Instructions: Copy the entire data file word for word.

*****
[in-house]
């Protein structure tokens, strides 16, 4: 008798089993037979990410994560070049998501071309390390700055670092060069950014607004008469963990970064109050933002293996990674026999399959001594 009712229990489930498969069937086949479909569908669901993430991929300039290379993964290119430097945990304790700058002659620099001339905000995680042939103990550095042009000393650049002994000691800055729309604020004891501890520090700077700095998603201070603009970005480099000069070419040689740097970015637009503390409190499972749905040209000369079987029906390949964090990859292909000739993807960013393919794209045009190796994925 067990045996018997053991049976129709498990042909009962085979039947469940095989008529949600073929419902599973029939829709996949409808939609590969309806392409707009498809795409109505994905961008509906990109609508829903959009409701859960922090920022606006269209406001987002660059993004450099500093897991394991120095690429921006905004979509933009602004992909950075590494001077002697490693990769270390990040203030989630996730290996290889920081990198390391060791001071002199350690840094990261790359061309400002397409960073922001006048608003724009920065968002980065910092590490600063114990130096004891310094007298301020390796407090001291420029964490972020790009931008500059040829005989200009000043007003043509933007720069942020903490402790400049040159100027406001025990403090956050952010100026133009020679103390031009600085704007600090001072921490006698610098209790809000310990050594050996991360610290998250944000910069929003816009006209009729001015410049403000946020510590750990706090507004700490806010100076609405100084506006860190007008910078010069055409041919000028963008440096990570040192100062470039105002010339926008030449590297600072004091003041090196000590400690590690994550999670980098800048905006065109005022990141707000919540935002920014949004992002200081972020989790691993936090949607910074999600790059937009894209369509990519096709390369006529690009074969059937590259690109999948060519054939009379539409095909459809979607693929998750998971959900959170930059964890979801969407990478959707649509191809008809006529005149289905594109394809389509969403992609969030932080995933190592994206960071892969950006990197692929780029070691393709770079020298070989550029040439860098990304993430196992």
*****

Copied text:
[in-house]
């Protein structure tokens, strides 16, 4: 008798089993037979990410994560070049998501071309390390700055670092060069950014607004008469963990970064109050933002293996990674026999399959001594 009712229990489930498969069937086949479909569908669901993430991929300039290379993964290119430097945990304790700058002659620099001339905000995680042939103990550095042009000393650049002994000691800055729309604020004891501890520090700077700095998603201070603009970005480099000069070419040689740097970015637009503390409190499972749905040209000369079987029906390949964090990859292909000739993807960013393919794209045009190796994925 067990045996018997053991049976129709498990042909009962085979039947469940095989008529949600073929419902599973029939829709996949409808939609590969309806392409707009498809795409109505994905961008509906990109609508829903959009409701859960922090920022606006269209406001987002660059993004450099500093897991394991120095690429921006905004979509933009602004992909950075590494001077002697490693990769270390990040203030989630996730290996290889920081990198390391060791001071002199350690840094990261790359061309400002397409960073922001006048608003724009920065968002980065910092590490600063114990130096004891310094007298301020390796407090001291420029964490972020790009931008500059040829005989200009000043007003043509933007720069942020903490402790400049040159100027406001025990403090956050952010100026133009020679103390031009600085704007600090001072921490006698610098209790809000310990050594050996991360610290998250944000910069929003816009006209009729001015410049403000946020510590750990706090507004700490806010100076609405100084506006860190007008910078010069055409041919000028963008440096990570040192100062470039105002010339926008030449590297600072004091003041090196000590400690590690994550999670980098800048905006065109005022990141707000919540935002920014949004992002200081972020989790691993936090949607910074999600790059937009894209369509990519096709390369006529690009074969059937590259690109999948060519054939009379539409095909459809979607693929998750998971959900959170930059964890979801969407990478959707649509191809008809006529005149289905594109394809389509969403992609969030932080995933190592994206960071892969950006990197692929780029070691393709770079020298070989550029040439860098990304993430196992």